Research Shows Human Females Produce Eggs Throughout Their Reproductive Years
It is extremely important to protect your egg count and health now. It is possible to increase the health of your eggs, which may help protect egg die off, which may help to sustain egg count.
Studies on mice have shown that female mammals can produce egg cells throughout life. The studies showed that follicles may not originate in the ovaries themselves, but within the bone marrow. Scientist gave mice with diminished ovarian reserve bone marrow transplants and they began producing follicles once again. These studies are hopeful for the future of infertility, especially POF.
In a follow-up study performed by Massachusetts General Hospital, lead by Jonathan Tilly, PhD, director of the Vincent Center for Reproductive Biology in the MGH Vincent Department of Obstetrics and Gynecology pointed out, “The discovery of oocyte precursor cells in adult human ovaries, coupled with the fact that these cells share the same characteristic features of their mouse counterparts that produce fully functional eggs, opens the door for development of unprecedented technologies to overcome infertility in women and perhaps even delay the timing of ovarian failure.”
These follow-up studies give hope for the future of female infertility, as well as how to treat it. While bone marrow and/or blood transfusions used to restore follicle production is not currently being practiced, the advancement of the this technology over the years is exciting and hopeful!
How Does Egg Health and Count Decline?
AMH levels are not thought to determine the quality of the eggs, which is good. So how can someone with a low AMH level increase the amount of follicles they have or support the health in maintaining the ones you currently have?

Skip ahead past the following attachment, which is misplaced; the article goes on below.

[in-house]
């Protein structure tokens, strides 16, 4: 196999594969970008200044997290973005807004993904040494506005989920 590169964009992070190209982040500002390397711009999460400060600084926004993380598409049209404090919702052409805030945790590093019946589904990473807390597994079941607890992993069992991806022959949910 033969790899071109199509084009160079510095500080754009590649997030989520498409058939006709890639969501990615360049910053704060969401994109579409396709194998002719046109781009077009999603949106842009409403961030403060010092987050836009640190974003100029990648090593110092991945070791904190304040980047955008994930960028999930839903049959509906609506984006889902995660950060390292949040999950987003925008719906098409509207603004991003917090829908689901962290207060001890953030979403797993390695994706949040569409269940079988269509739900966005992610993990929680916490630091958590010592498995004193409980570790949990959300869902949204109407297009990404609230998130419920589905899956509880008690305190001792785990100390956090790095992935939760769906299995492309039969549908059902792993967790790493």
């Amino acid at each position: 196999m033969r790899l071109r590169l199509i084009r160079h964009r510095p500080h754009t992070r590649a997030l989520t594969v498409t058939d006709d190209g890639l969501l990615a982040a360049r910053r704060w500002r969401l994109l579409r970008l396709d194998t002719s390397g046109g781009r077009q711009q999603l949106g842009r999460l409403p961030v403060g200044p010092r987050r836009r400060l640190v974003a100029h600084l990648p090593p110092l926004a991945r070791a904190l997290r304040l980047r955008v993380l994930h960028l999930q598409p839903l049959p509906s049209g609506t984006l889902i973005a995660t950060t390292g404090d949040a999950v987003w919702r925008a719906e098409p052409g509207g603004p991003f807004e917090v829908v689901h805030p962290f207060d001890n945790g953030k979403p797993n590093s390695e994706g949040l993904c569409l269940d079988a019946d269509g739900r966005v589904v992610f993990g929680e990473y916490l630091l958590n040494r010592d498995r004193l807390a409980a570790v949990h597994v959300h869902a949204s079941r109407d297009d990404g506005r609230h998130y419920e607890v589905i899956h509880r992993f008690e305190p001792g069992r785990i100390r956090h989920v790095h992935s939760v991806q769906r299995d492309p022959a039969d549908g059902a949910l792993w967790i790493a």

As we age the health of our eggs is affected by environmental toxins, poor food choices, circulation, free-radicals, stress, hormonal balance, illness, injury, genetic factors, autoimmune disorders, ect. It is very normal for the health of our cells to decline as we age, but we can also work to protect and support long-term health, which includes our egg health. To learn the full scope of the best ways to improve egg health naturally please read over our complete Increase Egg Health Guide because increasing egg health may help you to sustain the follicles you currently have. Supporting overall health will also help to support egg production over time because the health of the body directly impacts reproductive health.
– Sherbahn, Richard M.D. Anti-Mullerian Hormone Testing of Ovarian Reserve. Retrieved online from: http://www.advancedfertility.com/amh-fertility-test.htm
– Powell, Alvin. (2005). MGH researchers track egg cell production to marrow. Harvard University Gazett. Retrieved online from: http://www.news.harvard.edu/gazette/2005/08.25/99-eggs.html
– Massachusetts General Hospital. (Feb. 26, 2012). Egg-Producing Stem Cells Isolated from Adult Human Ovaries Science Daily Retrieved online from: http://www.sciencedaily.com/releases/2012/02/120226153641.htm